B. Motion to Dismiss

         The Court now turns to the Defendants' Motion to Dismiss. The Court first outlines the allegations of the Plaintiffs' Second Amended Complaint, sets forth the guiding standard of review, and then evaluates the Second Amended Complaint's allegations in light of the causes of action to determine whether, as against any of the Defendants, the Second Amended Complaint states a claim upon which relief may be granted.

         1.The Second Amended Complaint

         The Plaintiffs are N.P., a child, and the parents who adopted him, Stephen Rinehart and Rachel Rinehart (“the Rineharts”). N.P. is a special needs child. The second amended complaint pertains to the Rineharts' application for Title VI-E adoption assistance payments and other benefits from DCS, their navigation of the administrative process to obtain benefits, and the negotiation of an agreed payment amount for N.P.

         Some background about the Title IV-E program is helpful to understanding the context of the Rineharts' claims. The Title IV-E program is Congress's Adoption Assistance and Child Welfare Act of 1980, 42 U.S.C. 670 et seq., and is codified at Title IV-E of the Social Security Act. This background is derived from governing statutes and regulations, and the Court takes judicial notice of the general administrative process in the Title IV-E program. The State of Indiana receives federal funding in implementing a plan that has been approved by the federal government to provide child adoption assistance benefits. The federal government pays a percentage of the State's expenses. The State administers its plan through DCS.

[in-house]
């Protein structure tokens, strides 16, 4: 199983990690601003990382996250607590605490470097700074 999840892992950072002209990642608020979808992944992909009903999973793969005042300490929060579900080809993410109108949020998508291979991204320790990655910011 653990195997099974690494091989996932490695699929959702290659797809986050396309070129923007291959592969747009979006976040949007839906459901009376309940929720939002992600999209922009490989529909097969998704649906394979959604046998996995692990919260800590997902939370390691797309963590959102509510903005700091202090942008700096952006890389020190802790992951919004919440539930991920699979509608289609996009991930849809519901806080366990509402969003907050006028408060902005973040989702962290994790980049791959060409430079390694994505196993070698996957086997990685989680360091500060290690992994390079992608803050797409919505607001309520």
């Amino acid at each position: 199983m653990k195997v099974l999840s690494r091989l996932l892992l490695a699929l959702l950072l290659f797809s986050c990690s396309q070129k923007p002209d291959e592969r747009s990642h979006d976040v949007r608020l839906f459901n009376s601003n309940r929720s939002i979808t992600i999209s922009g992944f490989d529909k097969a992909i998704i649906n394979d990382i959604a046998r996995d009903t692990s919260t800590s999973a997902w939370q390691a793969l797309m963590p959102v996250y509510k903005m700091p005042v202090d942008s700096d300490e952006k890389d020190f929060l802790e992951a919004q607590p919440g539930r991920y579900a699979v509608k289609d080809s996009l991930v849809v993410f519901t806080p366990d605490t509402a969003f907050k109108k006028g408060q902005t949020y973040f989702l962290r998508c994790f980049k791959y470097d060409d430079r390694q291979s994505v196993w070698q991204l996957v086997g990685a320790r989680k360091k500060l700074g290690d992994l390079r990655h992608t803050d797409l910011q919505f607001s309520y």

Adoptive parents of special needs children who meet statutory eligibility requirements under 42 U.S.C. § 673 can apply for adoption assistance payments to be made through DCS. Adoption assistance payments can include a one-time payment for non-recurring costs and periodic “per diem” payments until the child is 18 years old that are based on the child's age and the severity of his or her needs. Prospective adoptive parents who wish to seek adoption assistance benefits are required to enter into an adoption assistance agreement with DCS before the adoption can be finalized. 45 C.F.R. § 1356.40(b)(1). If the parents and DCS do not agree, then DCS issues a Final Offer Letter to the parents, stating the amount of benefits DCS is willing to provide.[2]Parents who disagree with the offer can seek administrative review; they can even enter into an adoption assistance agreement with DCS while the amount of benefits is under administrative review. Within 60 days after DCS's Hearings and Appeals section receives the request for review, an administrative review decision is made and communicated to the adoptive parents. If the parents are dissatisfied with the decision, they can request an administrative hearing. When a timely request for hearing is made, a hearing is held before an administrative law judge. If the administrative law judge decides that the parents have met a burden of proof that the amount of assistance benefits should be changed, then the administrative law judge remands the matter to DSC for further proceedings. DCS and the parents then negotiate again to see if an agreement can be reached.